The Vital Role of Employee Advocacy In Recovering From a Crisis

It’s safe to say that right now, people are losing faith in employers, and the last few months have left many contemplating the future of their work. LinkedIn’s latest Confidence Index found that one-third of UK workers are now actively job seeking, with many professionals concerned about the jobs market and their future.

Therefore, it’s not surprising that employers across a range of industries right now are trying to showcase their employer brand and position themselves as the best place to work, how else will they entice top talent away from their competition? Even if companies are not in a position to actively recruit new workers, employers are learning that promoting and leveraging their employer brand right now could be the secret to attracting top candidates long term. Promoting your employer brand in quieter times is a proactive and intelligent approach to recruiting. It’s almost as though businesses can plant a seed in the candidate’s mind, positioning their company as somewhere that talented people would like to work when a suitable vacancy becomes available. If every employer is taking this approach, then how can candidates know which business really is the place for them? Who is all talk and who has a company culture that can live up to expectations?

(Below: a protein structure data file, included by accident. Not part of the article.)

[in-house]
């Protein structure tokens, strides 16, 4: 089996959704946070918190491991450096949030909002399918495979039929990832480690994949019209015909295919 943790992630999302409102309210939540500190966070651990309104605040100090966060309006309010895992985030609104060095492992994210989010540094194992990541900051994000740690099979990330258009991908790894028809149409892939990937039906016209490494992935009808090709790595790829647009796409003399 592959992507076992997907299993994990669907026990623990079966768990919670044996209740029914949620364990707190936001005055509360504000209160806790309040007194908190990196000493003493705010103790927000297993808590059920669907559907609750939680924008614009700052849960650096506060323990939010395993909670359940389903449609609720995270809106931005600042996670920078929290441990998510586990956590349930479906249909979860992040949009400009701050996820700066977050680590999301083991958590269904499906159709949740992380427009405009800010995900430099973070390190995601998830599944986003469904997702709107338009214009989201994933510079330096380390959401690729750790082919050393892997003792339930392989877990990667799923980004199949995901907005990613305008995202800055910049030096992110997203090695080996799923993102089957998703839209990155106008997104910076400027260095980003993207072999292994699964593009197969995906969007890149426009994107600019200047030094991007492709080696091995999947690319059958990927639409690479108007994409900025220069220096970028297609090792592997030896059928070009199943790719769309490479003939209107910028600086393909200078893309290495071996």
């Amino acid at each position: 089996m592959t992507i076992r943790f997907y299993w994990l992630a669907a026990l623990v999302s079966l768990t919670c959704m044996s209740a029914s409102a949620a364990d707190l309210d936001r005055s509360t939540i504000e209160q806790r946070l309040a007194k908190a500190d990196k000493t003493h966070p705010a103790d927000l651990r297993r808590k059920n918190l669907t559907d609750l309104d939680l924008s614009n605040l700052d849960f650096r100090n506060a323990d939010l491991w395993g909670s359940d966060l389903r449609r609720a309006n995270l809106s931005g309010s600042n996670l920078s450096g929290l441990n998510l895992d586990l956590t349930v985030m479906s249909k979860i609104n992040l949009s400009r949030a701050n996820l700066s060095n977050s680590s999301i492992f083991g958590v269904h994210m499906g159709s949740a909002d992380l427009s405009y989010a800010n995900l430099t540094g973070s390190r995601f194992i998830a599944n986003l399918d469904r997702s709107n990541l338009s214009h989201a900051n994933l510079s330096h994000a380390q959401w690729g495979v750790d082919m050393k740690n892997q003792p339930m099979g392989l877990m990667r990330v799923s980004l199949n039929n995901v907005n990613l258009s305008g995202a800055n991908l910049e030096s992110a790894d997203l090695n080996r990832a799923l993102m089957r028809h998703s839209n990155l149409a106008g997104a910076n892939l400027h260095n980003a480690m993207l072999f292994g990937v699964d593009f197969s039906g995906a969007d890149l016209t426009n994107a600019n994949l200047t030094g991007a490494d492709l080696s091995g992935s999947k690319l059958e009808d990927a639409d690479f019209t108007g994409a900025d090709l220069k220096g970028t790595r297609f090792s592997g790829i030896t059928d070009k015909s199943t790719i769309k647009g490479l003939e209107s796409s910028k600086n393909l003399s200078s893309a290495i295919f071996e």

With many businesses still working remotely, it’s even harder to portray your employer brand and company culture to candidates. Gone are the days when we could invite people to the office or post social media videos showing what goes on behind the scenes. Instead, employers are having to be more creative when it comes to promoting their employer brand and finding ways to unite employees.

This is where employee advocacy comes in. It’s one thing to endorse your employer brand and sing about what a great place you are to work, but it’s another to prove it. No matter what size your business, whether you’re a startup or global corporation, employee advocacy can boost your employer brand and recruitment efforts hugely. Getting your employees on side to promote your employer brand and validate your claims could be the secret to attracting top talent after the pandemic.